Old Detroit Blog

The Wolverines Do an Intervention

“This is for your own good, sir,” said Daniel Vogelbach as he carried me out of my office. When we reached the conference room, he used his other hand to stack the tables at one end of the room, and rearrange the chairs into a circle. Then he set me down in the chair in the corner farthest from the door, and took a seat across from me.  Escape was impossible.

Vogelbach typed  something into his phone. Then he looked at me. “You have to stop.  Everyone is going to tell you.” I started to protest being hauled out of my office, but he put his mighty hand up. “I am 2 for 19 for the last week, with one homer and two walks. That’s a .454 OPS.  We’re ten games out. I can’t carry us to the pennant.”

“Sure you ca…” I started.  But Vogey raised his hand again.  “No, boss, with all due respect, you cannot ask me to be more than I am.  I cannot carry this team. When you keep saying I can, you put too much pressure on me.”

Josh Bell walked in while Vogey was speaking. “That’s right, sir.  Did you notice what happened after you bragged about me so much in May?  Since June 1, I’m batting .231 with only an .820 OPS. Now neither of your first basemen is producing all that well.  Bryan Reynolds couldn’t even come face you, now that you’ve broken his spirits.  He’s OPSing only .725 this month.”

Zach Plesac came in, all the way from Toledo. “You slam-dunked me into the minors after one bad outing.  Monday I turned in a complete game 4-hit shutout.  You can’t use it because I’m benched. My September ERA is 3.86. But you can’t use it, either.   Couldn’t you have shown an ounce of patience?”

By this time the room was full of young Wolverines, plus Robbie Ray. “I didn’t enjoy coughing up 5 earned runs in 0.7 innings in my start on Wednesday,” he said. “But someone had to do something to break you out of this demented fever that has you thinking we can catch the Rosebuds.”

Josh James was there, too. “We originally thought Robbie’s mess would be enough to get your attention. But then Chris Paddock pitched 6 shutout innings, and we realized more was needed.  So I had to add 4 earned runs in 0 relief innings. Between us, Robbie and I Royal Chulked in less than an inning, burying the team another game in the standings.”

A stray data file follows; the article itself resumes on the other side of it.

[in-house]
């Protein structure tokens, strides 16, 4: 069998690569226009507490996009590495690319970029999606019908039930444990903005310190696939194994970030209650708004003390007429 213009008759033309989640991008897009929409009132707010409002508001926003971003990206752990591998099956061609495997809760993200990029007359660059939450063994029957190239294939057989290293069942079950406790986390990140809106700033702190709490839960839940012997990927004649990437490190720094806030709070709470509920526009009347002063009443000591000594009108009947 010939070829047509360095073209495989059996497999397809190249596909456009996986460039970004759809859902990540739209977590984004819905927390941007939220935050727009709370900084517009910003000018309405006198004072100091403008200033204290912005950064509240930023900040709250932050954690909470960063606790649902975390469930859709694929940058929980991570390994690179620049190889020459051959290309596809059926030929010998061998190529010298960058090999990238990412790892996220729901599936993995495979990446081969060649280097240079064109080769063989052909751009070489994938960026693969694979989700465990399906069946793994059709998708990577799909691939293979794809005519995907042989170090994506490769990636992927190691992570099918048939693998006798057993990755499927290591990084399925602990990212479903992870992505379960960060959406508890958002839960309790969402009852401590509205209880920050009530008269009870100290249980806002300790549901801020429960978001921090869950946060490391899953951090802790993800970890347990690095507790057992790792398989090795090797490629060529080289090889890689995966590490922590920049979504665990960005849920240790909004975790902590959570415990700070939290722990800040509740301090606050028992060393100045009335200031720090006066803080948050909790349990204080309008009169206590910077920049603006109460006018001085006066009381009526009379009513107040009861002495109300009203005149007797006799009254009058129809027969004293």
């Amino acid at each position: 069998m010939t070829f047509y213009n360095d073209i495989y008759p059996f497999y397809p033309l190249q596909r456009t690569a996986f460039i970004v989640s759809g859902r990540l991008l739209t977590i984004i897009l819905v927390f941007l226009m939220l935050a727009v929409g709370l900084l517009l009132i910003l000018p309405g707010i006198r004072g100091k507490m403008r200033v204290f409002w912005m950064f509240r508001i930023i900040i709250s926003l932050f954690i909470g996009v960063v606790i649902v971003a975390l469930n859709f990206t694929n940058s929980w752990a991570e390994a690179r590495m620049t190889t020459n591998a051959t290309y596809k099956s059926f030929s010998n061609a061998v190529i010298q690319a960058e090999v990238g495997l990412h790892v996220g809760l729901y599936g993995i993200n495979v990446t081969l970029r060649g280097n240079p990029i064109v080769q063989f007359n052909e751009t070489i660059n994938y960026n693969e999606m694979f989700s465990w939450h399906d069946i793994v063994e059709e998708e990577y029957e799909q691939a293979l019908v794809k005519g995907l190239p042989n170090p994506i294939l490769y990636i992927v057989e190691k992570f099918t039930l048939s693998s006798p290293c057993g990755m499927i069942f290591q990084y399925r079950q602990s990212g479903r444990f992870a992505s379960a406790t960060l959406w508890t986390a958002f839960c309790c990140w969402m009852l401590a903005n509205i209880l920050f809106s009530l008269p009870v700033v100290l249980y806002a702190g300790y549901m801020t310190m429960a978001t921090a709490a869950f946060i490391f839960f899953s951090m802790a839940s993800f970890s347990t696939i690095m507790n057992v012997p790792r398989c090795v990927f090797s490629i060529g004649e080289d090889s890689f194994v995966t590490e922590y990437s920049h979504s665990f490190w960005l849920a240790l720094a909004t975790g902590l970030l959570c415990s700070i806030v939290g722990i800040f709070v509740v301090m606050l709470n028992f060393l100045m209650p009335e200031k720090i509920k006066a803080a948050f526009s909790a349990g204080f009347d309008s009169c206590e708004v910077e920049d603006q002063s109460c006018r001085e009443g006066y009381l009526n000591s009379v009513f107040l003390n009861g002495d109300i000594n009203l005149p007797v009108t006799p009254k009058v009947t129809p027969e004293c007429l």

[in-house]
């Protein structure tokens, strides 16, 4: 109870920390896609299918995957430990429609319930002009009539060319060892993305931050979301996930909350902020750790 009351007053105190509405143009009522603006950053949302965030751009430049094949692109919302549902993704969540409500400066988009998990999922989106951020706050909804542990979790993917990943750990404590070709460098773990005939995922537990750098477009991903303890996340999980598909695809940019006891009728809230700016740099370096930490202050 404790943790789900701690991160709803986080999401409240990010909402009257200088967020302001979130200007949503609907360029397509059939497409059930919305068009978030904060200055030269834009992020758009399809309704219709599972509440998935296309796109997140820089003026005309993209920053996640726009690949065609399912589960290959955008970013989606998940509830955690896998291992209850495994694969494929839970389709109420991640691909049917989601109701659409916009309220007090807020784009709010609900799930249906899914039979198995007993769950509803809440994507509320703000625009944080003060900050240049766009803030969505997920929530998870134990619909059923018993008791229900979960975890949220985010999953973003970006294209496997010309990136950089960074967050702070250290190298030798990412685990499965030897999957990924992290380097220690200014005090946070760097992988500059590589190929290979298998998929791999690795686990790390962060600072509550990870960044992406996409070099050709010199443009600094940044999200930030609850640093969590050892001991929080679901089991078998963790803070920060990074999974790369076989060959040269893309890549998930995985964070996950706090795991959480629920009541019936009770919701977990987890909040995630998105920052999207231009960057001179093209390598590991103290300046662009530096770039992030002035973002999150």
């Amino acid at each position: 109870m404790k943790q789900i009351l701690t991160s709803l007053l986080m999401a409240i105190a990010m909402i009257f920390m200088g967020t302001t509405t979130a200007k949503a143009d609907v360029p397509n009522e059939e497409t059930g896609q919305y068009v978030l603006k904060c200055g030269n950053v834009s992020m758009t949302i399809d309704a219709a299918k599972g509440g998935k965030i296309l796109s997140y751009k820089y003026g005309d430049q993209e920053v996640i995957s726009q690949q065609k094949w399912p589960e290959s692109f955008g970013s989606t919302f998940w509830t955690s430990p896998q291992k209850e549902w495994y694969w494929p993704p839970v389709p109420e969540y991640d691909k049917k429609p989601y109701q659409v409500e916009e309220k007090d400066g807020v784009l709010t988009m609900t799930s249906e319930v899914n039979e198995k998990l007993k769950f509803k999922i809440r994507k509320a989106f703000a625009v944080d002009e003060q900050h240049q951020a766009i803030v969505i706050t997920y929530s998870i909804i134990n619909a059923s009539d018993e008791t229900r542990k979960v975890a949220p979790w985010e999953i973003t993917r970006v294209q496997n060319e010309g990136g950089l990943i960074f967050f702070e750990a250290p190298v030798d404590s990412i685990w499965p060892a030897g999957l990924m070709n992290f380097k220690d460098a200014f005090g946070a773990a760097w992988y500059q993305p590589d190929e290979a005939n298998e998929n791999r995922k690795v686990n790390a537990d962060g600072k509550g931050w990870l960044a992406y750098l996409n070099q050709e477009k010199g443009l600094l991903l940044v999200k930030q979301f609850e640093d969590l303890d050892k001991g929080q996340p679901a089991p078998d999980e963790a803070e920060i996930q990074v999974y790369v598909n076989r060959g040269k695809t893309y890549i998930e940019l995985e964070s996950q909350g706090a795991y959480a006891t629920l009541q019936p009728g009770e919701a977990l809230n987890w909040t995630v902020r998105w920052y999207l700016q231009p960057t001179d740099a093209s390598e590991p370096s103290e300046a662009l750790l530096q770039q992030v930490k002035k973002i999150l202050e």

“But,” I said, “Luis Urias is OPSing .929 this week!  And Eloy Jimenez is at .918 for the week!  Yusei Kikuchi had a brilliant game, too. My secret plan — to ride my blossoming young players to the top of the league — it’s beginning to work!”

“Not with me,” said Will Smith. “I was enjoying a rookie-of-the-year type season on August 31, OPSing 1.072. As soon as we hit September I forgot how to hit.  I couldn’t figure it out… until I discovered you had drafted me.  This month I am 3 for 23, with an OPS of .330. Why couldn’t you have let me go to the Pears?  They know they aren’t going to win anything.  They are having fun. Here everyone is so tense and depressed.  You’d thing we were the Balk or something.”

“It’s not working with me, either,” said Lewis Brinson.

“Lewis,” I said, “Let’s be frank. You have never hit above AAA.”

“I’m OPSing .452 in September,” said Lewis, “compared to .479 for the year.  I’m getting worse under your current leadership.”

“Your approach is hurtint me, too,” said Kikuchi. “Wait until you see my Friday box score. And you won’t like Andrew Heaney’s  Friday line any better.You have to stop demanding we play up to your delirious expectations.”

I looked over to Kyle Schwarber.  “Kyle, I’ve believed in you despite all the years of disappointment.  Do you agree with these guys?”

“I sure have appreciated your support, Boss,” he said. “And I am OPSing .954 this month. But it took me a long time.  You need to give these guys grace, too. Your dream cans till come true.  Just not this year.”

“But we haven’t won in six years,” I protested.

“We’re over 10 games back,” said Schwarber softly.

“But half the league has never seen a Wolverine championship,” I moaned.

“None of those players are still with us,” said Schwarber. “And I am sure even the newest owner knows all about your glorious past. ”

“But now Portland is going to win again. I can’t stand it.”

“Maybe not.  Flint Hill still as a chance.”

I slumped back into my chair. “I can’t see how that’s any better.”

“What’s it gonna be, boss?” asked Walker Buehler, the one young player living up to what I dreamed for him.  “Grace and healing, or more of the same unreasonable insistence that we overcome the laws of probability with super powers we do not possess?”

I stood up. So did they, every one of them. “Let me think about it,” I said, and strode toward the door.  But Vogelbach stopped me with his hand on my chest, and the others all moved between me and the door, their arms crossed.

“No, Boss, you can’t dodge this one.” said Vogelbach.  “You need help. First you need to admit you need help, and then you have to get that help. For our sake.  For your own sake. For the dream of a new Wolverine dynasty, the dream we all share, when the time is ripe.”

We stood there a long time, waiting for something to break…